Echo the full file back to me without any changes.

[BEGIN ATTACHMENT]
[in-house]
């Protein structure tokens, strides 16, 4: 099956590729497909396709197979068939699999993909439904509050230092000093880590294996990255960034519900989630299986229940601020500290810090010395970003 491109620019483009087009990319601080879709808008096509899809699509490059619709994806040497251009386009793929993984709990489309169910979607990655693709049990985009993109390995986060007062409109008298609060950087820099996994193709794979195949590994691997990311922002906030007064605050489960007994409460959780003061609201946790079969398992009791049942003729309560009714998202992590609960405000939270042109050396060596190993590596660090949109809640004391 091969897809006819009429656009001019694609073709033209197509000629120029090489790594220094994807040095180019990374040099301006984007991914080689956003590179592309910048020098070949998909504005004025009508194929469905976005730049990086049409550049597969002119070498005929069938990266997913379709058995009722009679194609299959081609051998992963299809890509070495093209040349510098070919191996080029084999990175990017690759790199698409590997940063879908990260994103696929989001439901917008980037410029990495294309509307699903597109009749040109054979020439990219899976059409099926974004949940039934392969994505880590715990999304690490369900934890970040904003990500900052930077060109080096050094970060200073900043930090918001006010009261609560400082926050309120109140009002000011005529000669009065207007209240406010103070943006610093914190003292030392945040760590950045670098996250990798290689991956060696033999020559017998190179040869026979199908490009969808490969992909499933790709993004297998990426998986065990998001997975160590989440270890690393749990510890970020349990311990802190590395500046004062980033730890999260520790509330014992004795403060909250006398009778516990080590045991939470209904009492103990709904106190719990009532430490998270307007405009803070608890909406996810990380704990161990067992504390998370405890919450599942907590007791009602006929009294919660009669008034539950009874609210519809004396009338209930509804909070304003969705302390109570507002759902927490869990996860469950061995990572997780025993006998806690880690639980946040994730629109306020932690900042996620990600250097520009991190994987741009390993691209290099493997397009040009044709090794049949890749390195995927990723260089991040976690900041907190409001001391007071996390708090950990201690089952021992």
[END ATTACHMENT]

[in-house]
């Protein structure tokens, strides 16, 4: 099956590729497909396709197979068939699999993909439904509050230092000093880590294996990255960034519900989630299986229940601020500290810090010395970003 491109620019483009087009990319601080879709808008096509899809699509490059619709994806040497251009386009793929993984709990489309169910979607990655693709049990985009993109390995986060007062409109008298609060950087820099996994193709794979195949590994691997990311922002906030007064605050489960007994409460959780003061609201946790079969398992009791049942003729309560009714998202992590609960405000939270042109050396060596190993590596660090949109809640004391 091969897809006819009429656009001019694609073709033209197509000629120029090489790594220094994807040095180019990374040099301006984007991914080689956003590179592309910048020098070949998909504005004025009508194929469905976005730049990086049409550049597969002119070498005929069938990266997913379709058995009722009679194609299959081609051998992963299809890509070495093209040349510098070919191996080029084999990175990017690759790199698409590997940063879908990260994103696929989001439901917008980037410029990495294309509307699903597109009749040109054979020439990219899976059409099926974004949940039934392969994505880590715990999304690490369900934890970040904003990500900052930077060109080096050094970060200073900043930090918001006010009261609560400082926050309120109140009002000011005529000669009065207007209240406010103070943006610093914190003292030392945040760590950045670098996250990798290689991956060696033999020559017998190179040869026979199908490009969808490969992909499933790709993004297998990426998986065990998001997975160590989440270890690393749990510890970020349990311990802190590395500046004062980033730890999260520790509330014992004795403060909250006398009778516990080590045991939470209904009492103990709904106190719990009532430490998270307007405009803070608890909406996810990380704990161990067992504390998370405890919450599942907590007791009602006929009294919660009669008034539950009874609210519809004396009338209930509804909070304003969705302390109570507002759902927490869990996860469950061995990572997780025993006998806690880690639980946040994730629109306020932690900042996620990600250097520009991190994987741009390993691209290099493997397009040009044709090794049949890749390195995927990723260089991040976690900041907190409001001391007071996390708090950990201690089952021992």